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Florida First State To Get Medicaid Flexibility For Coronavirus

stock photo of notebook, pens, glasses, and stethoscope.

The federal government has approved Florida’s request to waive some long-standing Medicaid rules and regulations as the state prepares to treat poor, elderly and disabled residents who become infected with the novel coronavirus.

Florida is the first state to take advantage of greater flexibility the federal government said would be available following President Donald Trump’s declaration of a national emergency.

That declaration enabled the U.S. Department of Health and Human Services to begin offering what are known as Section 1135 Medicaid waivers.

“I want to thank Governor DeSantis for his leadership in Medicaid and for taking full advantage of federal flexibilities,” Seema Verma, administrator of the federal Centers for Medicare & Medicaid Services, said in a prepared statement.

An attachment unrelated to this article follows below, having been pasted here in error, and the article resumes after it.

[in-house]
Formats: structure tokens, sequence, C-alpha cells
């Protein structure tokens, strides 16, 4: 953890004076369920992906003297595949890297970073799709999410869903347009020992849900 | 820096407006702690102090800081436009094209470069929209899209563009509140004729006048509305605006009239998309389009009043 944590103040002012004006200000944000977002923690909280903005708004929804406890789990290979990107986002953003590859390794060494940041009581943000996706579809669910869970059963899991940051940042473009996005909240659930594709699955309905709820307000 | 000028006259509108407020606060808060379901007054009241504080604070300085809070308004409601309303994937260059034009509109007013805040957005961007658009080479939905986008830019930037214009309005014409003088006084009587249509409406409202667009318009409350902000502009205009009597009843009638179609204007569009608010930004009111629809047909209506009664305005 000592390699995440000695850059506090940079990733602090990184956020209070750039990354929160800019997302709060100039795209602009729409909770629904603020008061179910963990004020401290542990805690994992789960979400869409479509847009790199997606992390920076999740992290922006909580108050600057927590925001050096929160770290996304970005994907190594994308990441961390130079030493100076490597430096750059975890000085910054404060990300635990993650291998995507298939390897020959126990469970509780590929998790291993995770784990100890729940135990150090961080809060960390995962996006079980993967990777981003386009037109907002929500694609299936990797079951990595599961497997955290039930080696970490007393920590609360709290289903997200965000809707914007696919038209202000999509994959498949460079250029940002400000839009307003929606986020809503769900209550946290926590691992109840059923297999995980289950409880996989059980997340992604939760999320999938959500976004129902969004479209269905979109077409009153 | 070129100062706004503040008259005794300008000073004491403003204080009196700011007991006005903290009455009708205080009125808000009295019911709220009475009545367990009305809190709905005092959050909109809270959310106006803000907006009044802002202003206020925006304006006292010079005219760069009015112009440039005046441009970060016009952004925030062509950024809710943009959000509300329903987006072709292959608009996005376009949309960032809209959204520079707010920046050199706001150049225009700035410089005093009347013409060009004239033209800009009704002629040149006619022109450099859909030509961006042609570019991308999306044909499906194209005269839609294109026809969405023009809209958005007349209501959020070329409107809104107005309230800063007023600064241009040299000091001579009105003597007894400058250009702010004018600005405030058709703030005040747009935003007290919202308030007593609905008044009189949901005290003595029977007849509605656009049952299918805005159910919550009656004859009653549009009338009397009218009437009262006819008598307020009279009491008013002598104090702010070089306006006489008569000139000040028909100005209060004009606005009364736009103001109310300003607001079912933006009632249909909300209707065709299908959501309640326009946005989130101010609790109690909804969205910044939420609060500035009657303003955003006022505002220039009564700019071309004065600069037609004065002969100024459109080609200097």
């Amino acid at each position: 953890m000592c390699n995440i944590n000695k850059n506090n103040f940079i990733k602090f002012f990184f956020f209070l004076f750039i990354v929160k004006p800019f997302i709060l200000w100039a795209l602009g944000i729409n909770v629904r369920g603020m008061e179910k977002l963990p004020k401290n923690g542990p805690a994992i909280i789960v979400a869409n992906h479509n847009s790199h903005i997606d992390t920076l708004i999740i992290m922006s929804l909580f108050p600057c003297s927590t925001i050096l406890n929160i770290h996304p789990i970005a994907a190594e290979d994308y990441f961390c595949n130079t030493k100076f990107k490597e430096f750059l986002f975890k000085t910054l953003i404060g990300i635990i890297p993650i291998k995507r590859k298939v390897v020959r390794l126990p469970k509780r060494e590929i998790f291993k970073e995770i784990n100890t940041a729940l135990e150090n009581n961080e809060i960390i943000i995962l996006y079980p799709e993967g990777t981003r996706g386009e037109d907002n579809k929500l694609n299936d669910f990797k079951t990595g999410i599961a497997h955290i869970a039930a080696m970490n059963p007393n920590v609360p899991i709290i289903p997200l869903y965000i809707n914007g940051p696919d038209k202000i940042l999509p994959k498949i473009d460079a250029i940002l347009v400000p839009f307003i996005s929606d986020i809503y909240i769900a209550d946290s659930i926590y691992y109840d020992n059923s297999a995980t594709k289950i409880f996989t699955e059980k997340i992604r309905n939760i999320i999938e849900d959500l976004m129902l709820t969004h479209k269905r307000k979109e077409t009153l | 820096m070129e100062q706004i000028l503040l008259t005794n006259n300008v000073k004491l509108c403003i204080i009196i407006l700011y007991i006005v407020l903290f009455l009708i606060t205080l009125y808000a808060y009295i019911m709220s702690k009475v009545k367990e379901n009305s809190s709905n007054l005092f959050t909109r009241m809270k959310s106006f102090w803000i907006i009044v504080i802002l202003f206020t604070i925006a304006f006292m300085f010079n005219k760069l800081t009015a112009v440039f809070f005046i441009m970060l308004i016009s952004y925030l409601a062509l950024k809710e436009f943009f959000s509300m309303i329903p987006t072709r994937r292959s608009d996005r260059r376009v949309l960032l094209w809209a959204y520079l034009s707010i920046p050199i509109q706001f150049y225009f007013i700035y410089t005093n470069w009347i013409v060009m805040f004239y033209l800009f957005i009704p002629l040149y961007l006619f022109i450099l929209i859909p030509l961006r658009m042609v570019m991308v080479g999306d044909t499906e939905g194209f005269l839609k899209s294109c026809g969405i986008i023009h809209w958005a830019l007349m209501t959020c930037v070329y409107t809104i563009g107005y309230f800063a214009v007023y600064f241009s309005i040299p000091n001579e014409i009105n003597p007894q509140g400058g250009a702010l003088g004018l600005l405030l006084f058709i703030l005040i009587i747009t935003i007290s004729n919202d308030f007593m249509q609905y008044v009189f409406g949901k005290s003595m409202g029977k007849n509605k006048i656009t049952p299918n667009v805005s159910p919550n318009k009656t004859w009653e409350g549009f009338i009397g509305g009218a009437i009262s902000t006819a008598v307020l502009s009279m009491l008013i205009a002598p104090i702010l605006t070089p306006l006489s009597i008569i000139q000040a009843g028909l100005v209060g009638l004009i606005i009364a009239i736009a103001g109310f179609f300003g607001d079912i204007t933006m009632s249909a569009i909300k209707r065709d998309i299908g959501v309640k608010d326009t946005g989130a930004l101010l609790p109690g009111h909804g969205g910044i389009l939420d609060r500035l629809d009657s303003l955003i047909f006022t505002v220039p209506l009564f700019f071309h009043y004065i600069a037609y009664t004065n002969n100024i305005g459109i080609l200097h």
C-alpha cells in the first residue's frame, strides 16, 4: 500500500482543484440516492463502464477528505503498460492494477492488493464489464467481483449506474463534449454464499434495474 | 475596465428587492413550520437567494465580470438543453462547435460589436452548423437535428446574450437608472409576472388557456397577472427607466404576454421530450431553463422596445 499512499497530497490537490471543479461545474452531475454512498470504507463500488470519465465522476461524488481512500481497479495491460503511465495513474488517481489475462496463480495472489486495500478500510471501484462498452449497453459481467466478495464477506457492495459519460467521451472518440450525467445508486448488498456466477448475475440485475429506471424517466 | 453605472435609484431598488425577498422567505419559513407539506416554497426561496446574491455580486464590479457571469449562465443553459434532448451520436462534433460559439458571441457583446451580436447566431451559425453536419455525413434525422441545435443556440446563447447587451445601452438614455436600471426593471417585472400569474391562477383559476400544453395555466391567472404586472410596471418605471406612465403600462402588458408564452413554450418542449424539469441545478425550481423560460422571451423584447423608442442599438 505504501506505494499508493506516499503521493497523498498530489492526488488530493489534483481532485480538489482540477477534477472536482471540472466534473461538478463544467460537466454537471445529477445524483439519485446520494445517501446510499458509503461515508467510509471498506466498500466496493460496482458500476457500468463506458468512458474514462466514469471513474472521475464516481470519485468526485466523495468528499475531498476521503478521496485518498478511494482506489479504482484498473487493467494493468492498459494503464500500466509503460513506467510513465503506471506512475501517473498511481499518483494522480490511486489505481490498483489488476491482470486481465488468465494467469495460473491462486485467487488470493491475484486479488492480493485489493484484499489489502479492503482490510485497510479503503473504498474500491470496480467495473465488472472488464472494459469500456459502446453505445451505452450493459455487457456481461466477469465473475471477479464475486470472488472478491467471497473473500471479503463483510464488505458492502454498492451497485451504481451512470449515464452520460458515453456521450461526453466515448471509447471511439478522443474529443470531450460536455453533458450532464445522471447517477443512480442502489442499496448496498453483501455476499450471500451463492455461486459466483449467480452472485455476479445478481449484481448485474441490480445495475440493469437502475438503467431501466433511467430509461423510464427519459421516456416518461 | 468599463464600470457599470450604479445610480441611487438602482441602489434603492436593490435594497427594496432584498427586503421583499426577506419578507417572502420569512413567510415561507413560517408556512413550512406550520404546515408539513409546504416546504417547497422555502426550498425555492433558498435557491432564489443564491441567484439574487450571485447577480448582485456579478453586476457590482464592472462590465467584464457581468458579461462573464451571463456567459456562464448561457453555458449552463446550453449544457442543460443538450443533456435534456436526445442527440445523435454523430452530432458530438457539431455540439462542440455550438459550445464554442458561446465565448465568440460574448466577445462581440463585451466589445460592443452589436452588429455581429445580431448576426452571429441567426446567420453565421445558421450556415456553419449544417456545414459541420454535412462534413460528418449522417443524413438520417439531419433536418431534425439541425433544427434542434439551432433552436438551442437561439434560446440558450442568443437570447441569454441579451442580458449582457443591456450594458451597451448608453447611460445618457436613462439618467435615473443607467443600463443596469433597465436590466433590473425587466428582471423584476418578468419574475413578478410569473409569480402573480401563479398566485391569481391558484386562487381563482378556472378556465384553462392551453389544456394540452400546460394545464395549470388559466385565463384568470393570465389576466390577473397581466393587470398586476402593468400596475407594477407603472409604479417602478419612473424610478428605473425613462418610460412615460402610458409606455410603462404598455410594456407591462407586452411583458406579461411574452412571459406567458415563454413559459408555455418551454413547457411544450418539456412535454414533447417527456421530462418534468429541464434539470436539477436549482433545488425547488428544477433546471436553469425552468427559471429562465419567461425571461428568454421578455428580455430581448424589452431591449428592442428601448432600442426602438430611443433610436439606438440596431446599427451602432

“CMS is committed to removing all unnecessary administrative and bureaucratic barriers that may hinder an effective response to this public health emergency, and I have directed my team to expeditiously process these requests.”

The federal government on Monday gave Florida authority to use out-of-state providers and hospitals to treat Medicaid patients and qualify for reimbursement.

The providers and hospitals must either be Medicare providers or part of another state’s Medicaid network of providers to be eligible for reimbursement from Florida’s Medicaid program.

The authority is good for six months and retroactively applies to care provided beginning March 1. The federal government, in part, also agreed to waive for 30 days pre-admission screening requirements for nursing-home placement or placement in institutions for people with developmental disabilities.